Tag Archives: IRS

NSBA Survey on Small Business and Taxes

The National Small Business Association (NSBA) released the 2011 Small Business Taxation Survey. This survey provides detailed insight on how America’s small-business community is being impacted by federal taxes. In short: complexity and inconsistency with the tax code are depleting small businesses of their time and money merely so they can handle the administration of federal taxes.

“One in three small-business owners spends two full work weeks every year dealing with federal taxes, and the overwhelming majority (87 percent) are forced to pay an outside accountant or other tax return preparer,” stated Larry Nannis, CPA, NSBA chair and shareholder at Levine, Katz, Nannis + Solomon, P.C. “The federal tax code is a massive resource drain for small businesses.”

Payroll taxes were ranked the most burdensome taxes—both financially and administratively—for small businesses. Only 44 percent of small businesses report using an external payroll company, and even those that do report a significant amount of time dedicated to dealing with payroll taxes.

Given the relatively high number of small businesses that handle payroll internally, it’s no wonder that the majority (63 percent) said the new W2 reporting requirement, beginning in 2012 that will require employers to report health care spending, will have a negative impact on their business.

Compounding matters, IRS audits of small businesses and funding for enforcement activities continue to rise despite new research that shows the IRS misappropriated an undue responsibility of the tax gap upon the small-business community. Illustrating this growing fear and mistrust small-business owners have for the IRS, less than half (47 percent) of eligible small-business owners utilize the home office deduction, primarily due to concerns it will “red-flag” their return for an audit.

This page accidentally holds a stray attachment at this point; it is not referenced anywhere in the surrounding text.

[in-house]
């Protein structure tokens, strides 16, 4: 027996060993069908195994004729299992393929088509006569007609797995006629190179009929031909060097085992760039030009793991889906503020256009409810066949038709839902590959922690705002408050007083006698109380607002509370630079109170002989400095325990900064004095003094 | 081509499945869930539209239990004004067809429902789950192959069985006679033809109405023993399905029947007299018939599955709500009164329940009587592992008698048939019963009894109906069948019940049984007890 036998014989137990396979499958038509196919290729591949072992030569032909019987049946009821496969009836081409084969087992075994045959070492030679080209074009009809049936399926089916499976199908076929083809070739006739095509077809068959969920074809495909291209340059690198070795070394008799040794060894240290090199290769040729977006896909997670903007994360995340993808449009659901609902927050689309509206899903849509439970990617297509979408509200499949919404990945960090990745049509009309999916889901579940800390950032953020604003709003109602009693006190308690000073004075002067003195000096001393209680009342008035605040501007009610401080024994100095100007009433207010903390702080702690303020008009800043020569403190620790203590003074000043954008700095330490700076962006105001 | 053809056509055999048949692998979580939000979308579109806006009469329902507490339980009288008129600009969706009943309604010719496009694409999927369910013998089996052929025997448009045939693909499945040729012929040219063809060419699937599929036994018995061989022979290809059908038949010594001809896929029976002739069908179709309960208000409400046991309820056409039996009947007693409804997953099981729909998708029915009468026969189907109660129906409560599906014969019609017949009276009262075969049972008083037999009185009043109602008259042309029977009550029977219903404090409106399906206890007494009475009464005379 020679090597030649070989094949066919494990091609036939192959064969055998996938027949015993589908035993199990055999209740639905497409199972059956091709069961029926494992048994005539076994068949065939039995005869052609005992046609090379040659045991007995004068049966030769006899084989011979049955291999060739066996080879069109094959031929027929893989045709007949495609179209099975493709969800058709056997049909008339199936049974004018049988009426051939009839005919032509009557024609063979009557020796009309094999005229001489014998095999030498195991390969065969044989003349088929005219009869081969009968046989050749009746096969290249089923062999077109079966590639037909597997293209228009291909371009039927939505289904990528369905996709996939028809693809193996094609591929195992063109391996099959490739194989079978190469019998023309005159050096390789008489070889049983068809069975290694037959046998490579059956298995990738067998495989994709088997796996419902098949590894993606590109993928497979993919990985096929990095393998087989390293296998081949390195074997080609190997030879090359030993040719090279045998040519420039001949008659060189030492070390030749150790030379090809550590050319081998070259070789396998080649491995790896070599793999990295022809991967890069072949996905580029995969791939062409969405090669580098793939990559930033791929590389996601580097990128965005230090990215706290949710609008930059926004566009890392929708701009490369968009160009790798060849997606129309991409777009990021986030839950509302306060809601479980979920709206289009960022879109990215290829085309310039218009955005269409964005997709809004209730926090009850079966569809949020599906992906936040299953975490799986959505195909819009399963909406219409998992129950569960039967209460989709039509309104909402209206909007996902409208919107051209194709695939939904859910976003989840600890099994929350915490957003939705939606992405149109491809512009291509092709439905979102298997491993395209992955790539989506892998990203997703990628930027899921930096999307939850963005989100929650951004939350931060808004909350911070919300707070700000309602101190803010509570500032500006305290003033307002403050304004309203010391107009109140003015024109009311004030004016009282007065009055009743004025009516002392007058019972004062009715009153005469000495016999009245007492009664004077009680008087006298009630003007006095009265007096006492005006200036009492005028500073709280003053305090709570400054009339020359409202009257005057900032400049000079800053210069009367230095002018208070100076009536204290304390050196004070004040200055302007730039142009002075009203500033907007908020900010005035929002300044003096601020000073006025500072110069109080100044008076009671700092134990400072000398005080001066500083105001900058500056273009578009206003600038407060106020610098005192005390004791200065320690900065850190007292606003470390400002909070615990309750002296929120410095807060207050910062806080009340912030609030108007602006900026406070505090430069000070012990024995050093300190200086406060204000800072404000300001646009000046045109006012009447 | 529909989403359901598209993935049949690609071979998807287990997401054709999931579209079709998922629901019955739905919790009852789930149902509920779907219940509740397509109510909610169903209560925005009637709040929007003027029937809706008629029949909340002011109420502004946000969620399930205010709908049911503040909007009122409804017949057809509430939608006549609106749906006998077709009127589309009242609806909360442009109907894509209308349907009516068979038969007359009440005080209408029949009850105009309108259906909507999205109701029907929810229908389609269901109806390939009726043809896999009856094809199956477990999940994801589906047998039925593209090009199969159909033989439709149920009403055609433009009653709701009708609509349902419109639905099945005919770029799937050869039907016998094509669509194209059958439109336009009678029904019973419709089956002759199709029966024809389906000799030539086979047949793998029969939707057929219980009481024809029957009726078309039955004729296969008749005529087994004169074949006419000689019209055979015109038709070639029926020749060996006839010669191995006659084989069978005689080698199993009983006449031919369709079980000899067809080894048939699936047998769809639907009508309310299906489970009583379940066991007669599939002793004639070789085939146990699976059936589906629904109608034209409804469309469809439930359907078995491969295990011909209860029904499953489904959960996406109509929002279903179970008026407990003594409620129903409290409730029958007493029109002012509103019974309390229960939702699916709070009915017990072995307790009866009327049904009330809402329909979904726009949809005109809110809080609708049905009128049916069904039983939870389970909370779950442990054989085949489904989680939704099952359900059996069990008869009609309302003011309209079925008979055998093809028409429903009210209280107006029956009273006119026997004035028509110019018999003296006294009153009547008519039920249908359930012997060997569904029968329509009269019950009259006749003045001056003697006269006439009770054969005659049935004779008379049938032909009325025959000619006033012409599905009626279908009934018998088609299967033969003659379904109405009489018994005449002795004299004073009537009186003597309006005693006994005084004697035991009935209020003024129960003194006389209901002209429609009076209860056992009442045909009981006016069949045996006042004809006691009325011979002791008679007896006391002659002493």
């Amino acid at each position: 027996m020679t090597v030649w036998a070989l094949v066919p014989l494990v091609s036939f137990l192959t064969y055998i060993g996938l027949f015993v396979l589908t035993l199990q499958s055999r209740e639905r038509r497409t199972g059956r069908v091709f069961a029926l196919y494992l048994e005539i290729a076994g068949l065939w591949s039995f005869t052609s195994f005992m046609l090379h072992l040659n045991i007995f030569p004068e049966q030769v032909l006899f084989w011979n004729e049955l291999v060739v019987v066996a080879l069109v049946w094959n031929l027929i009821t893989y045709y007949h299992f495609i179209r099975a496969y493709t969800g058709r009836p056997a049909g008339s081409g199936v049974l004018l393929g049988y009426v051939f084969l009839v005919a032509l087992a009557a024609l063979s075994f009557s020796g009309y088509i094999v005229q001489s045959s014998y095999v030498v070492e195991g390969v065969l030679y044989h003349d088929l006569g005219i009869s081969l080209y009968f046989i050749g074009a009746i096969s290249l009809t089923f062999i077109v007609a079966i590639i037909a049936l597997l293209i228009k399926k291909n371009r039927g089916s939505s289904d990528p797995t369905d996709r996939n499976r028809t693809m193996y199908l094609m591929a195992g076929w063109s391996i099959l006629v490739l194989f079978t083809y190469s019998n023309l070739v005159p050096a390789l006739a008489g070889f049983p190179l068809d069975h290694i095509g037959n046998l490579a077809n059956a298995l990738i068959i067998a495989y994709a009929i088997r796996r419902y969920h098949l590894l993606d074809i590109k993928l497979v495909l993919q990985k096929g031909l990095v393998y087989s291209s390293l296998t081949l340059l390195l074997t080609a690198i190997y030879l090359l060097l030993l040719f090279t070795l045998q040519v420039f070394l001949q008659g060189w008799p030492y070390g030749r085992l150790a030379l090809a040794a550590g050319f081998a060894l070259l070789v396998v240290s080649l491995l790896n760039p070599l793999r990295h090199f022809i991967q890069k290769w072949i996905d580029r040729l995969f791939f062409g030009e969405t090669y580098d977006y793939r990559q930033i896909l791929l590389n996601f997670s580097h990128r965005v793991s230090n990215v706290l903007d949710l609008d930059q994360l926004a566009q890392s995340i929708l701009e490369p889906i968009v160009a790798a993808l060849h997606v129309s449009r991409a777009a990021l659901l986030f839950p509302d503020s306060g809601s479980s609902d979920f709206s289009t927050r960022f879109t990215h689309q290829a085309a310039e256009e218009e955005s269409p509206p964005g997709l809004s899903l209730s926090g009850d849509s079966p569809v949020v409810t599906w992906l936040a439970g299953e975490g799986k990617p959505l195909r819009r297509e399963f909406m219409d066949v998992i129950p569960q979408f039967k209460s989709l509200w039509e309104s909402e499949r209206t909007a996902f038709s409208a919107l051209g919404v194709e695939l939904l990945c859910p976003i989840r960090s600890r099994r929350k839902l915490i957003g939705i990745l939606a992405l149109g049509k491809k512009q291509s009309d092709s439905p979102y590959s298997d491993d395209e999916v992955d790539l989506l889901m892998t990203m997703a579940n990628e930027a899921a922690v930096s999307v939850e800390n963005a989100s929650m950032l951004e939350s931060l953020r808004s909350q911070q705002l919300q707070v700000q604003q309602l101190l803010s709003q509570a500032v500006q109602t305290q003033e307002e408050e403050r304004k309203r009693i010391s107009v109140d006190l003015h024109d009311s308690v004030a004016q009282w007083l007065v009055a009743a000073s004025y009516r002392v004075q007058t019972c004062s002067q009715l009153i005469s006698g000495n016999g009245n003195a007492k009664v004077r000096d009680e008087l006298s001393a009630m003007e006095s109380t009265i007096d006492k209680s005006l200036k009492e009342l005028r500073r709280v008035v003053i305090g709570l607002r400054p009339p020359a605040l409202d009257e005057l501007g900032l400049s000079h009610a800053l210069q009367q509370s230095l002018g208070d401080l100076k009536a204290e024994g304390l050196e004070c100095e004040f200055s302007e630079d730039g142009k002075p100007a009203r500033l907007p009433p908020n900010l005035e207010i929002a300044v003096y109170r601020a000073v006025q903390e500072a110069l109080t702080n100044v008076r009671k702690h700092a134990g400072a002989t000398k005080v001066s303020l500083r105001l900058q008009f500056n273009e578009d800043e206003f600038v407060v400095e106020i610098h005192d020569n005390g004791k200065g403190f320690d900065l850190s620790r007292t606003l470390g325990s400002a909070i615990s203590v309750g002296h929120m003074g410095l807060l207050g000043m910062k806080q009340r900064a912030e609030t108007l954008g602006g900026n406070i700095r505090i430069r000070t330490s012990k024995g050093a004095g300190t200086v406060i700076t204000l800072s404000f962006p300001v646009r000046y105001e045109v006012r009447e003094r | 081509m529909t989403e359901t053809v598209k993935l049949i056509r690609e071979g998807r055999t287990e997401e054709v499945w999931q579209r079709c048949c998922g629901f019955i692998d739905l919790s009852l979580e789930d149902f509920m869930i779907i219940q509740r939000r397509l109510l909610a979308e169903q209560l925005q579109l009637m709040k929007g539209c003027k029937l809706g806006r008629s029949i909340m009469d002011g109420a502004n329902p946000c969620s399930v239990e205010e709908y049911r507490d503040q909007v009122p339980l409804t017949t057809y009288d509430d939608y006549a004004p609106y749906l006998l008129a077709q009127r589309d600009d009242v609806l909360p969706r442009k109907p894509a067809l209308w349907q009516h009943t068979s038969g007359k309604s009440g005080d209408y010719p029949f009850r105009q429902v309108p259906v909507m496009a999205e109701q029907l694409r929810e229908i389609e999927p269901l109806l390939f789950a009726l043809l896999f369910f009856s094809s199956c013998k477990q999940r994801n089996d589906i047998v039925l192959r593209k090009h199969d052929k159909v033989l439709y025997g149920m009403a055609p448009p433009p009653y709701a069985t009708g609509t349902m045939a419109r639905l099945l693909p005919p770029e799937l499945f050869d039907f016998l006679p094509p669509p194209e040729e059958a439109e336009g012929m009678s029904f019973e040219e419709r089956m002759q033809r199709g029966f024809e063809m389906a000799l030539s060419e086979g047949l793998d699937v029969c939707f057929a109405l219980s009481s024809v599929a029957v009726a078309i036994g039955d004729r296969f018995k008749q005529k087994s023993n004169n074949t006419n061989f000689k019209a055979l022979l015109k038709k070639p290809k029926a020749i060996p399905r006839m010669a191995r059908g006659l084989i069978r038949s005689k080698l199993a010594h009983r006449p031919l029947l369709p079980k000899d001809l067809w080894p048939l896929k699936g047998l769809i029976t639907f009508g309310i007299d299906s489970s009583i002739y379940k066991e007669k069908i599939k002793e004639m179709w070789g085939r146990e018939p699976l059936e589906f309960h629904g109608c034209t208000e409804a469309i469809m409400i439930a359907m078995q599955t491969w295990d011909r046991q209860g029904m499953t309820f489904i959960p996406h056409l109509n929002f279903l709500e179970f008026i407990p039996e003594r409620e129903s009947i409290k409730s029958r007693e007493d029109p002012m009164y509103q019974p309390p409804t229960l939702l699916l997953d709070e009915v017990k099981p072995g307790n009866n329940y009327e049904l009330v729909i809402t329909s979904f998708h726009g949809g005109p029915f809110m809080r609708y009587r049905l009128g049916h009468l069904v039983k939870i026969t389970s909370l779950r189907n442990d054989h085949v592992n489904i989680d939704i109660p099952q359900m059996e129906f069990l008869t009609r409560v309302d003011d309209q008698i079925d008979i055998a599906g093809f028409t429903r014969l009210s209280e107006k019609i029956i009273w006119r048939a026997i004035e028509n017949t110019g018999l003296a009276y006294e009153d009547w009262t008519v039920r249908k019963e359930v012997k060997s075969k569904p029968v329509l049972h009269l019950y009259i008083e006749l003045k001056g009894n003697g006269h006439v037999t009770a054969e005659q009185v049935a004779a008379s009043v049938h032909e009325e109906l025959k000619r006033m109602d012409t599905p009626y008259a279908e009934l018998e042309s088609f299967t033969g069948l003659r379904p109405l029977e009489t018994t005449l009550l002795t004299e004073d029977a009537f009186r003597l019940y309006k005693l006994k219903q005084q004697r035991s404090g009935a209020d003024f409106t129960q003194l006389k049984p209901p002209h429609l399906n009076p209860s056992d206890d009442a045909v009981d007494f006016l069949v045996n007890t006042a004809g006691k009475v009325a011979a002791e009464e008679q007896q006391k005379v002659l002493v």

“The time for a serious debate on broad tax reform is now,” stated NSBA President Todd McCracken “The ever-growing patchwork of credits, deductions, tax hikes and sunset dates is a roller coaster ride without the slightest indication of what’s around the next corner. This is unsustainable and unacceptable.”

Given that 83 percent of small businesses are pass-through entities and pay business taxes at the individual income level, the majority support proposals that would reduce the corporate AND income tax rates and eliminate certain deductions, as well as sweeping reform in-line with the Fair Tax.

Tax Day

By Congressman Steve Austria

Because today is the day Americans are required to have their tax returns mailed back to the government, I thought I would take the opportunity to share some thoughts on taxes with you. When it comes to the U.S. Tax Code, the numbers are simply astonishing. The most recent tax code has more than 3.8 million words in it. The most recent version of the IRS regulations contained nearly 7 million words – 9 times the total number of words in the King James Bible. No wonder most Americans are frustrated with our tax code. Trying to complete a tax return is so complex that many must rely on an accountant or computer software to make it easier.

These are troubling statistics for most Americans. Additionally, more complicated tax increases may be imposed on taxpayers in 2012 if Congress does not permanently end the crushing tax hikes. Because Congress and the President only agreed to a temporary two-year extension, we are in jeopardy of seeing those tax hikes again in a year and a half. This continues to bring uncertainty to our financial markets, hurting small businesses and hard-working families.